Meta's Oversight Board Recommends Lifting the Platform's Prohibition on the Arabic Term 'Shaheed'

Meta's Oversight Board calls on Meta to revise its policy on the term 'shaheed' and allow its usage in non-violent contexts.

On Tuesday, the governance entity of Meta, albeit bankrolled by the tech behemoth yet asserting its independence, issued a clarion call for Meta to rescind the sweeping prohibition of the Arabic term “shaheed,” translating to “martyr” in English. This appeal followed a meticulous annual review which cast Meta’s policy as excessively broad and culpable for stifling the expression of countless users.

The board articulated that Meta should only expunge posts featuring “shaheed” when they unmistakably glorify violence or contravene other established Meta norms.

This decree emerges in the wake of prolonged rebukes aimed at Meta’s content regulation practices, particularly concerning Middle Eastern affairs. A 2021 inquiry, initiated by Meta, unveiled that such practices had detrimentally affected the human rights of Palestinians and other Arabic speakers on its platforms.

Amidst the escalating conflict between Israel and Hamas since October, various rights entities have censured Meta for allegedly curtailing content that favors Palestinians on its platforms like Facebook and Instagram, all against the somber tableau of a conflict that has claimed thousands of lives in Gaza post the fatal incursions by Hamas into Israel on October 7.

Echoing these concerns, the Meta Oversight Board in its Tuesday report adjudged that Meta’s policies on “shaheed” neglected the term’s semantic breadth, thereby leading to the unwarranted deletion of content not intended to laud violence.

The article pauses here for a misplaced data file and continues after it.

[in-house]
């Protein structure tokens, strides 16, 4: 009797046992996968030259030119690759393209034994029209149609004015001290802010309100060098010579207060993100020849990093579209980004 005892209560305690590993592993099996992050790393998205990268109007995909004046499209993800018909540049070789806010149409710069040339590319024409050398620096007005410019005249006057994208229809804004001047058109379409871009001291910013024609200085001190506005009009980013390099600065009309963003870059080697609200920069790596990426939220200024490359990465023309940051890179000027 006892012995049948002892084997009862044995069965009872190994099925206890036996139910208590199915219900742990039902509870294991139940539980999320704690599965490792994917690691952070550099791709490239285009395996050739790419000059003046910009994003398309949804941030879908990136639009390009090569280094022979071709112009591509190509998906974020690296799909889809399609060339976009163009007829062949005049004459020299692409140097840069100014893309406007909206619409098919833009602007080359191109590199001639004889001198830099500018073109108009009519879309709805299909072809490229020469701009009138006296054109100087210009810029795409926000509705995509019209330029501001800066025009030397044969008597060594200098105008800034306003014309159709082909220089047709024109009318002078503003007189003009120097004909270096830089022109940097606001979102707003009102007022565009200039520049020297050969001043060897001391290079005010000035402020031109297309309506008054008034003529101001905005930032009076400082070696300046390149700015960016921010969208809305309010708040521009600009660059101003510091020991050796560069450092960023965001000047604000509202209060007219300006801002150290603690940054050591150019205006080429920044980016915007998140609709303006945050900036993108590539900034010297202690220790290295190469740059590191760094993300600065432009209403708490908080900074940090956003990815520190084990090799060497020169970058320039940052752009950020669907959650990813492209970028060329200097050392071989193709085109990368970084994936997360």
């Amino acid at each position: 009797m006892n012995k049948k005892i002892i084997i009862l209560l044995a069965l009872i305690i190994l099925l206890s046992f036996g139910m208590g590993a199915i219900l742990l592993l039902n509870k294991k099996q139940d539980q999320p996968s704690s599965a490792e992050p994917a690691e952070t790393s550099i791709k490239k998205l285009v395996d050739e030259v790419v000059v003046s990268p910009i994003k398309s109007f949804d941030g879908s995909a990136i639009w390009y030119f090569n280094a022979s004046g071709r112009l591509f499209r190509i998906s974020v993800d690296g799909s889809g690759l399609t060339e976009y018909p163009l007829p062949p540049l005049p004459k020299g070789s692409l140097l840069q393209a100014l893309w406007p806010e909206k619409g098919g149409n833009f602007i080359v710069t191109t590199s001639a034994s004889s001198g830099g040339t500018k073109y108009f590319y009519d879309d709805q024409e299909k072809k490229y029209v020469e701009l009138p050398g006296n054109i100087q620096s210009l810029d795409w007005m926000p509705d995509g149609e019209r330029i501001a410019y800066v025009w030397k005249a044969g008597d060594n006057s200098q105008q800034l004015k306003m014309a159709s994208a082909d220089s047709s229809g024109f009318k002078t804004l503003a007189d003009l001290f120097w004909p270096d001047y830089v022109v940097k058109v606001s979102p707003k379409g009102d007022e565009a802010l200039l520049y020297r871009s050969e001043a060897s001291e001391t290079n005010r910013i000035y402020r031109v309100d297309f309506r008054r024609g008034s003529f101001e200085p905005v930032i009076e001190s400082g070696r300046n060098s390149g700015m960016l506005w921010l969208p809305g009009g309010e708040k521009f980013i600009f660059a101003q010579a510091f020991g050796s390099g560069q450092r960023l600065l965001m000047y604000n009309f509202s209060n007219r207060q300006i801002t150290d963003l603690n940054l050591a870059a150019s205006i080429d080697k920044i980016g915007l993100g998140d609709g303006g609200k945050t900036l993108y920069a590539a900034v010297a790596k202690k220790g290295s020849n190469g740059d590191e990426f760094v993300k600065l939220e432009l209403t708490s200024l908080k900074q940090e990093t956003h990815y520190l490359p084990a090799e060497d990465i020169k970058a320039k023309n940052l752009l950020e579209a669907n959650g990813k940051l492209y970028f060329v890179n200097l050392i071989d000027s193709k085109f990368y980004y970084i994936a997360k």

Helle Thorning-Schmidt, co-chair of the Oversight Board, criticized Meta’s presumptive correlation between censorship and enhanced safety, arguing that such measures could instead sideline entire communities without bolstering security.

Meta, adhering to its guidelines, currently eliminates any content that employs “shaheed” in contexts that it believes glorify individuals affiliated with its categorized ‘dangerous organizations and individuals,’ encompassing Islamist militants, drug syndicates, and white supremacist factions.

The discourse around “shaheed” predominantly involves entities like Hamas, which Meta categorizes under ‘dangerous organizations.’

Prompted by internal deliberations that commenced in 2020 yet faltered in consensus, Meta solicited insights from the board last year, acknowledging the significant role “shaheed” played in its content moderation processes.

Meta, through a spokesperson, assured a forthcoming review of the board’s recommendations, pledging a response within a 60-day timeframe.

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